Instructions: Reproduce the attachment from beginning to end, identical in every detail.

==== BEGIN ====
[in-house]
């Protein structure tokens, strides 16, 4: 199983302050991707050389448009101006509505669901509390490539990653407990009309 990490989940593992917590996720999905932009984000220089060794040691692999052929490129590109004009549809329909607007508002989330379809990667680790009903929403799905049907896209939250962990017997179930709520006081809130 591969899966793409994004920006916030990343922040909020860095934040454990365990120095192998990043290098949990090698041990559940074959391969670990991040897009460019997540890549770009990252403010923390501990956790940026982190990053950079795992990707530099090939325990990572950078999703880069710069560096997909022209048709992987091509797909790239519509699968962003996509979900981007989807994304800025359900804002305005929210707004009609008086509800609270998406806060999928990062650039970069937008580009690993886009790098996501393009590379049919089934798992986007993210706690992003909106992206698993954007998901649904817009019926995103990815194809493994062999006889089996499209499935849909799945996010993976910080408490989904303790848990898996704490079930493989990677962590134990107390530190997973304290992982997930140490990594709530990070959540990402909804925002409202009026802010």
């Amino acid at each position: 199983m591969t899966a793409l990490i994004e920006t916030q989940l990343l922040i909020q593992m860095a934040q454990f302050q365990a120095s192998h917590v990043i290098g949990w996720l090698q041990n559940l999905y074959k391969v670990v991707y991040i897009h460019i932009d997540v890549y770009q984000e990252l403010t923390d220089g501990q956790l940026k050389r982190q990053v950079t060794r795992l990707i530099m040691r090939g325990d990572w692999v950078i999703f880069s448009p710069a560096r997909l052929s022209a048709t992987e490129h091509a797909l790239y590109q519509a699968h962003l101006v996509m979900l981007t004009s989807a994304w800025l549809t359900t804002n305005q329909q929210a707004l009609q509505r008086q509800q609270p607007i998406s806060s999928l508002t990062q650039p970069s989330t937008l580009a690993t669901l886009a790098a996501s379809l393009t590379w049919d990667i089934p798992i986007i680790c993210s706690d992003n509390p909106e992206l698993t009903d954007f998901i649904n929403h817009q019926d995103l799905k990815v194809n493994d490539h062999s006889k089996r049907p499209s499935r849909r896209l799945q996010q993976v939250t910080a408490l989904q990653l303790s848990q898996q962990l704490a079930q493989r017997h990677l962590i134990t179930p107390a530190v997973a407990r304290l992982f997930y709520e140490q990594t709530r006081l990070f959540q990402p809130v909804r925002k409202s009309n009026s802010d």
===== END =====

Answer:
[in-house]
């Protein structure tokens, strides 16, 4: 199983302050991707050389448009101006509505669901509390490539990653407990009309 990490989940593992917590996720999905932009984000220089060794040691692999052929490129590109004009549809329909607007508002989330379809990667680790009903929403799905049907896209939250962990017997179930709520006081809130 591969899966793409994004920006916030990343922040909020860095934040454990365990120095192998990043290098949990090698041990559940074959391969670990991040897009460019997540890549770009990252403010923390501990956790940026982190990053950079795992990707530099090939325990990572950078999703880069710069560096997909022209048709992987091509797909790239519509699968962003996509979900981007989807994304800025359900804002305005929210707004009609008086509800609270998406806060999928990062650039970069937008580009690993886009790098996501393009590379049919089934798992986007993210706690992003909106992206698993954007998901649904817009019926995103990815194809493994062999006889089996499209499935849909799945996010993976910080408490989904303790848990898996704490079930493989990677962590134990107390530190997973304290992982997930140490990594709530990070959540990402909804925002409202009026802010």
């Amino acid at each position: 199983m591969t899966a793409l990490i994004e920006t916030q989940l990343l922040i909020q593992m860095a934040q454990f302050q365990a120095s192998h917590v990043i290098g949990w996720l090698q041990n559940l999905y074959k391969v670990v991707y991040i897009h460019i932009d997540v890549y770009q984000e990252l403010t923390d220089g501990q956790l940026k050389r982190q990053v950079t060794r795992l990707i530099m040691r090939g325990d990572w692999v950078i999703f880069s448009p710069a560096r997909l052929s022209a048709t992987e490129h091509a797909l790239y590109q519509a699968h962003l101006v996509m979900l981007t004009s989807a994304w800025l549809t359900t804002n305005q329909q929210a707004l009609q509505r008086q509800q609270p607007i998406s806060s999928l508002t990062q650039p970069s989330t937008l580009a690993t669901l886009a790098a996501s379809l393009t590379w049919d990667i089934p798992i986007i680790c993210s706690d992003n509390p909106e992206l698993t009903d954007f998901i649904n929403h817009q019926d995103l799905k990815v194809n493994d490539h062999s006889k089996r049907p499209s499935r849909r896209l799945q996010q993976v939250t910080a408490l989904q990653l303790s848990q898996q962990l704490a079930q493989r017997h990677l962590i134990t179930p107390a530190v997973a407990r304290l992982f997930y709520e140490q990594t709530r006081l990070f959540q990402p809130v909804r925002k409202s009309n009026s802010d």